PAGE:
How To Proceed With A Wallpaper Removal Project

Any DIY expert will tell you that if you have the right tools and materials, a wallpaper removal project is one of the easiest ways to transform a room. It’s also a great way to save money by using existing paint colors instead of buying new ones—and it’s eco-friendly as well.

But before you pick up your first scraper or brush, there are some things you should know about wallpaper removal. In this blog post, we’ll lay out all of those details so that your next project goes smoothly from start to finish:

Gather your materials

Before you start, gather the following materials:

  • Paper towels. These will be used to soak up the wallpaper remover and clean up any excess liquid that spills onto your walls or floor.
  • Masking tape. Also known as painter’s tape, this thick double-sided tape comes in many different widths and colors. It can be found at your local hardware store or home improvement shop for about $2 per roll of 5 yards (about 90 feet). This type of tape is handy for keeping spray bottles dripping onto the furniture when spraying them on the walls.
  • Scissors or utility knives with new blades installed. You’ll need these to cut through adhesive residue left behind by old wallpapers or trim off excess paper towels before tossing them into garbage bags.

Prepare for the project

You’ll also want to make sure that you’re well protected in case something goes wrong. Safety gear like gloves and glasses will keep you from getting cut if sharp pieces of paper get pulled off the wall. If you’re working with a friend, make sure to have plenty of space between the two of you so that neither person bumps into the other while cutting or lifting up the wallpaper.

If the room is not well ventilated, wear a mask to protect yourself from airborne particles that could irritate your eyes or respiratory system. You can use fans and open windows for ventilation; if possible, do this before removing any wallpaper in order to avoid inhaling harmful fumes from previous layers of glue used during installation (such as formaldehyde).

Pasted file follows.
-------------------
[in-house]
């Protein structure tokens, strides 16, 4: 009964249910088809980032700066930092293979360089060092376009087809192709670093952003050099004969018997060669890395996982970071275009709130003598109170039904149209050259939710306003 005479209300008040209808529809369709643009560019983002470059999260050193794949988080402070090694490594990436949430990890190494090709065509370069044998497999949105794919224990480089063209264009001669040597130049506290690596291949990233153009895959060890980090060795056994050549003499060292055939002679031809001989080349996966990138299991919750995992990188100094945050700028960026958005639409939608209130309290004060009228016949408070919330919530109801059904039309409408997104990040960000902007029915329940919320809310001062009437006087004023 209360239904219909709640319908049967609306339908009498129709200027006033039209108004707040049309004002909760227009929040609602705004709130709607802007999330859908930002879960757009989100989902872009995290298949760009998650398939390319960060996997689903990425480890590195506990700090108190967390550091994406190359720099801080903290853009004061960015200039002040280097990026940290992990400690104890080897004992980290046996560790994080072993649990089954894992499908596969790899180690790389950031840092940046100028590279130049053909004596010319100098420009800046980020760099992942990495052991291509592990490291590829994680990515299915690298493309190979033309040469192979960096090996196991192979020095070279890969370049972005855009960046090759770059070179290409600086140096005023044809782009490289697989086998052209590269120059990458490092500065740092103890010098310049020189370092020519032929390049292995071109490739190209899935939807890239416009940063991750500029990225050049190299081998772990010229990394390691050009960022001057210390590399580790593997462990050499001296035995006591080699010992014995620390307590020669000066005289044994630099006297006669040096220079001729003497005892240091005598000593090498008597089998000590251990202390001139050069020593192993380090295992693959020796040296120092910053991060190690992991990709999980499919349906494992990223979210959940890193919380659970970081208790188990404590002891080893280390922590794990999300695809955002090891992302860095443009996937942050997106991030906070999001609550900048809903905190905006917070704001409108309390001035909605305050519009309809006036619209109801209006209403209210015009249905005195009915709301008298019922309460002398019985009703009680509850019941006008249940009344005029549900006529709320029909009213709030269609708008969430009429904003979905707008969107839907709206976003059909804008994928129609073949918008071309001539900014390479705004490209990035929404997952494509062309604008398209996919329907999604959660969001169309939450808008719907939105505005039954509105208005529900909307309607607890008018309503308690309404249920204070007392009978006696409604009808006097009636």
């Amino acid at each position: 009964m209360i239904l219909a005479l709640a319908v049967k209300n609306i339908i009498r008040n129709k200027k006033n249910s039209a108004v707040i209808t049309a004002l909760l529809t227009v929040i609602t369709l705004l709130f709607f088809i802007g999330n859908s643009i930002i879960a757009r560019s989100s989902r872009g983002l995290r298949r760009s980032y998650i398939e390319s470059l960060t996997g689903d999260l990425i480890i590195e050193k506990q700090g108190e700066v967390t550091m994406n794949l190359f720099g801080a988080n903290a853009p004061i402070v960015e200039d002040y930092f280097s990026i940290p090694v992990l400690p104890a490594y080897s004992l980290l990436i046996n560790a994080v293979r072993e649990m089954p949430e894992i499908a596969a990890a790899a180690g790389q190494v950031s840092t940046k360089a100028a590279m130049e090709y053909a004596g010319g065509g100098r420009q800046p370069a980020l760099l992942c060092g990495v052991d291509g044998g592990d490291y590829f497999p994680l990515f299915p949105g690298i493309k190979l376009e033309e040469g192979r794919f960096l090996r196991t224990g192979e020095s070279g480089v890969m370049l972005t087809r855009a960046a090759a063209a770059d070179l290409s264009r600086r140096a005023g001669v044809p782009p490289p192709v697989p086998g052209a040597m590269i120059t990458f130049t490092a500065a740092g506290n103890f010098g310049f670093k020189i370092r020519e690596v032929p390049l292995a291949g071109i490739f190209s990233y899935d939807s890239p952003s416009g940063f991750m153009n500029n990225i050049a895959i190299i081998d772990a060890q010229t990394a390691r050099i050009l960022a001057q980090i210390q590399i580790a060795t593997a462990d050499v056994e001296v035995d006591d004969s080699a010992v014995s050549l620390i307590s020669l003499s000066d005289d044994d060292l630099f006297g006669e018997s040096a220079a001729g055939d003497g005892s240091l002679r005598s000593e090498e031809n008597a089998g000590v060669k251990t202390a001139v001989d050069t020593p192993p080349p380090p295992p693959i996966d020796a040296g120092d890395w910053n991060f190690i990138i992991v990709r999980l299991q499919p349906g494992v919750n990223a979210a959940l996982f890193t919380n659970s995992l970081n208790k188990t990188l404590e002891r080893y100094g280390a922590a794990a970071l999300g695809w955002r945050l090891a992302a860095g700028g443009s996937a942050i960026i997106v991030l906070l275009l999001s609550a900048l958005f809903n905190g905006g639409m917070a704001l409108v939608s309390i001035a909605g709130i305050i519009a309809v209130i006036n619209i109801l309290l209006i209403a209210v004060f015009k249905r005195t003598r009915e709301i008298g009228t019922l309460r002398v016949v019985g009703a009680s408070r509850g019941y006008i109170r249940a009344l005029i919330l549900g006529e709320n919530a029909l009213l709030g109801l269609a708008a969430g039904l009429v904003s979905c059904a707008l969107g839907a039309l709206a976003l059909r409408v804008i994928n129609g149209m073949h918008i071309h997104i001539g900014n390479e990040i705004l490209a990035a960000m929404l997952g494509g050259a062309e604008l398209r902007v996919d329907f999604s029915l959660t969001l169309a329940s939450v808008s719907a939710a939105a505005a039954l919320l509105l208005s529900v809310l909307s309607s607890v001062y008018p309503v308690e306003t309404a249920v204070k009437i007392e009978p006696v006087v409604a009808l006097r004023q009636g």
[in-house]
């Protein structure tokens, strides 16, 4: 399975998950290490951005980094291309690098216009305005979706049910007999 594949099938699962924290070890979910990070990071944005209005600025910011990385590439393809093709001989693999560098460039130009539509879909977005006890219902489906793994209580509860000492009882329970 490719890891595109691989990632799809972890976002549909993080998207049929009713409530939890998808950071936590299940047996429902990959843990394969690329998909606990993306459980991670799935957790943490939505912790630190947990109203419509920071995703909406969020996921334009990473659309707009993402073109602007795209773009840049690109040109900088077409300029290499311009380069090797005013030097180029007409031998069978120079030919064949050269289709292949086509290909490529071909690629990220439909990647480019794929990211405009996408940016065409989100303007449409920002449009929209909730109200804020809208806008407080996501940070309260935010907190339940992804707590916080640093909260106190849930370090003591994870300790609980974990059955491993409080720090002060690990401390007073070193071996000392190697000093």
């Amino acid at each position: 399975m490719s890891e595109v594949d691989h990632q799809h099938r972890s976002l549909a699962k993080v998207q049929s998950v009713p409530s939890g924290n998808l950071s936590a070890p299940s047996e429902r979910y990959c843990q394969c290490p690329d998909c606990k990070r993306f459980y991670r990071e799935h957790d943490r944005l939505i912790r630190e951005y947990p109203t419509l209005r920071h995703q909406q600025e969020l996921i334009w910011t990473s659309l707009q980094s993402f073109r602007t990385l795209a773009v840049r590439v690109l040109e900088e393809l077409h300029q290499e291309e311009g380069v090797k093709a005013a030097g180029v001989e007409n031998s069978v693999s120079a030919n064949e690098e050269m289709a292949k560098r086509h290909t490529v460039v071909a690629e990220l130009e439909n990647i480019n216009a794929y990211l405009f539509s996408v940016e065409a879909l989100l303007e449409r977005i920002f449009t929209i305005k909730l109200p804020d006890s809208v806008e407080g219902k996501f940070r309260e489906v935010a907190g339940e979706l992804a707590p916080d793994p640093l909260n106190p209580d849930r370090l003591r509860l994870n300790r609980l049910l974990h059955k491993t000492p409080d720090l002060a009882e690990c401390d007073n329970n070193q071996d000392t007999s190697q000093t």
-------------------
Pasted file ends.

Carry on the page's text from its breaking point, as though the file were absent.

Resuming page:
Finally, be prepared by having an empty bucket on hand to clean up spills during removal work.

Remove the top layer of wallpaper

Once you have decided on the type of wallpaper removal process, it is time to remove the top layer of wallpaper. Before beginning this step, ensure that you wear gloves and eye protection and work in a well-ventilated area. If you are planning on removing your wallpaper by hand with a drywall knife or scraper, take note that most modern wallpapers are made with vinyl paper and will come off easily when removed from their backing. However, if there is an adhesive layer over the vinyl paper (most older wallpapers were made this way), this method may not work for your situation.

Remove the backing paper

The first step in the removal process is to roll back the wallpaper. You can do this using a wallpaper removal tool, which looks like a metal roller with a handle on it. Rollers are available at most hardware stores for about $10 and up, depending on size and quality.

You can also use a steamer to remove wallpaper by steaming from one side of the wall at a time, then pushing down with your gloved hand on that side while you pull off strips of paper from the other side with your bare hands. Steaming will loosen adhesive in some cases where scraping alone would not be enough because it softens glue faster than heat alone does. A steam cleaner works well for this purpose because its heating element is large enough to provide continuous heat (most portable handheld steamers won’t work).

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